Scientists from Simon Fraser University (SFU) have developed an exceptionally quick engine that taps into a new type of fuel—information.
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The engine has been developed such that it transforms the random jiggling of a microscopic particle into stored energy. The study was published recently in the journal Proceedings of the National Academy of Sciences (PNAS) and could result in considerable progress in the speed and cost of bio-nanotechnologies and computers.
According to John Bechhoefer, a physics professor at SFU and senior author of the study, scientists’ knowledge of how to quickly and effectively transform data into “work” might inform the design and making of real-world information engines.
We wanted to find out how fast an information engine can go and how much energy it can extract, so we made one.
John Bechhoefer, Study Senior Author and Physics Professor, Simon Fraser University
Bechhoefer’s experimental group collaborated with theorists headed by SFU physics professor David Sivak.
Initially, engines of this kind were put forward more than 150 years ago but making them has become possible only in recent times.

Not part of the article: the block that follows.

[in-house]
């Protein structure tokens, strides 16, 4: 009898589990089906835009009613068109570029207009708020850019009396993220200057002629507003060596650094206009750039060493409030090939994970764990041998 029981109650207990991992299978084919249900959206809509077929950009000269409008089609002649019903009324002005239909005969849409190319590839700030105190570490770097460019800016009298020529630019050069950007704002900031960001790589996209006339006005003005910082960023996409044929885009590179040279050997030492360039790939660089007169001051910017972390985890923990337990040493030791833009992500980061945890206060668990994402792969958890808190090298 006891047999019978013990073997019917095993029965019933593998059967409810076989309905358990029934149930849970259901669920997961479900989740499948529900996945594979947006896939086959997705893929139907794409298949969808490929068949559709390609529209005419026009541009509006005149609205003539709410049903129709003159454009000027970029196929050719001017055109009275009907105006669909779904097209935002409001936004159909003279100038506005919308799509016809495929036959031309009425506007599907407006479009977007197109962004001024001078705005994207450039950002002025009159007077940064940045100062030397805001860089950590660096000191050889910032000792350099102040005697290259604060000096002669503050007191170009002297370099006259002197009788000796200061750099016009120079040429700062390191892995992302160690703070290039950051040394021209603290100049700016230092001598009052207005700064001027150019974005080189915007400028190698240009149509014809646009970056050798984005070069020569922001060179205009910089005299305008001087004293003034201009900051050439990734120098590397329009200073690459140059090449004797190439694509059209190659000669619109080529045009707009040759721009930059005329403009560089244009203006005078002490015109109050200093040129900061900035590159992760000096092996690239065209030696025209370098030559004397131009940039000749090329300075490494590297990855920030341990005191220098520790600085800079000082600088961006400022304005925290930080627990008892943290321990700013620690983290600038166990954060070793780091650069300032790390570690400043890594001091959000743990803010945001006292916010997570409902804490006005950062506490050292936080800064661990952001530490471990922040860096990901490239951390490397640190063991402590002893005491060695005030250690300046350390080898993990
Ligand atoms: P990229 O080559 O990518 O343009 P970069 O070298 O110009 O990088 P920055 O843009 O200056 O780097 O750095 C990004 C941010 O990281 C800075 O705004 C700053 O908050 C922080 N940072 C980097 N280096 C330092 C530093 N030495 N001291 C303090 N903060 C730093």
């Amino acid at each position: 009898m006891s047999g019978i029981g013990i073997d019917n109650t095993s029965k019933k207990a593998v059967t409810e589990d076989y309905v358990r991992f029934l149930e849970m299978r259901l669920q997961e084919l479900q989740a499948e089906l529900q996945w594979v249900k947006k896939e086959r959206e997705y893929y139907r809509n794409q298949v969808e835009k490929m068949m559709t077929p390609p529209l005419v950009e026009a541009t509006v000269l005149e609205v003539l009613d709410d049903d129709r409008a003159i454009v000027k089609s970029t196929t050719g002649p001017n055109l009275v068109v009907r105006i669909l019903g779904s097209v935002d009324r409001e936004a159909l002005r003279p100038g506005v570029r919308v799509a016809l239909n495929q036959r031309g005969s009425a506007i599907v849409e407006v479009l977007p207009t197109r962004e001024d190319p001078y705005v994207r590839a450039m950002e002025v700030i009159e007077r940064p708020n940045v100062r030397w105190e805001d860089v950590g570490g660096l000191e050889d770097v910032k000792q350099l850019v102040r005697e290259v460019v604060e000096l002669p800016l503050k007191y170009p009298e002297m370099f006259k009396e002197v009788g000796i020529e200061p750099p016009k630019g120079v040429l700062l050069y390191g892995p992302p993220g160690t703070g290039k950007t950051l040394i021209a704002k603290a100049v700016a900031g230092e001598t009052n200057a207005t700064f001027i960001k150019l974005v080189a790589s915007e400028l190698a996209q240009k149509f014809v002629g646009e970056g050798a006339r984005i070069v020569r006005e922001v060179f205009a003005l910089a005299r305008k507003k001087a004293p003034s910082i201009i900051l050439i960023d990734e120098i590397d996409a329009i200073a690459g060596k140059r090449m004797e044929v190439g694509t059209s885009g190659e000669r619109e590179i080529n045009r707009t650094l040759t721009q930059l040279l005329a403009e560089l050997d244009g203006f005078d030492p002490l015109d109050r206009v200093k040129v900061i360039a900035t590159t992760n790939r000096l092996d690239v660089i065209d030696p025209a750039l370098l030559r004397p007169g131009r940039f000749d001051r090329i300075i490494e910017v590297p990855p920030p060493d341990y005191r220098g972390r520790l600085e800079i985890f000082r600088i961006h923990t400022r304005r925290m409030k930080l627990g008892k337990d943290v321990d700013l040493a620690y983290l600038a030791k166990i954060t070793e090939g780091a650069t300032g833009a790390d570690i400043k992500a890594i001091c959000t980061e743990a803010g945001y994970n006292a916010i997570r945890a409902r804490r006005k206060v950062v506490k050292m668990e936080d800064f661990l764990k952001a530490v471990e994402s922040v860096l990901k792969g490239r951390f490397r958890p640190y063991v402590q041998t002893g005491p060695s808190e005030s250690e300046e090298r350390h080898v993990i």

“By systematically studying this engine, and choosing the right system characteristics, we have pushed its capabilities over ten times farther than other similar implementations, thus making it the current best-in-class,” stated Sivak.
The information engine that has been developed by scientists of SFU includes a microscopic particle that is immersed in water and connected to a spring which, itself, is attached to a movable stage. The team then noticed the particle bouncing up and down as a result of thermal motion.
When we see an upward bounce, we move the stage up in response. When we see a downward bounce, we wait. This ends up lifting the entire system using only information about the particle’s position.
Tushar Saha, PhD Student and Study Lead Author, Simon Fraser University
By repeating this procedure, they elevate the particle to “a great height, and thus store a significant amount of gravitational energy,” without having to pull on the particle directly.
Additionally, Saha explained that “In the lab, we implement this engine with an instrument known as an optical trap, which uses a laser to create a force on the particle that mimics that of the spring and stage.”
According to Joseph Lucero, a Master of Science student, “In our theoretical analysis, we find an interesting trade-off between the particle mass and the average time for the particle to bounce up. While heavier particles can store more gravitational energy, they generally also take longer to move up.”
Guided by this insight, we picked the particle mass and other engine properties to maximize how fast the engine extracts energy, outperforming previous designs and achieving power comparable to molecular machinery in living cells, and speeds comparable to fast-swimming bacteria.
Jannik Ehrich, Postdoctoral Fellow, Simon Fraser University
Saha, T. K., et al. (2021) Maximizing power and velocity of an information engine. Proceedings of the National Academy of Sciences. doi.org/10.1073/pnas.2023356118.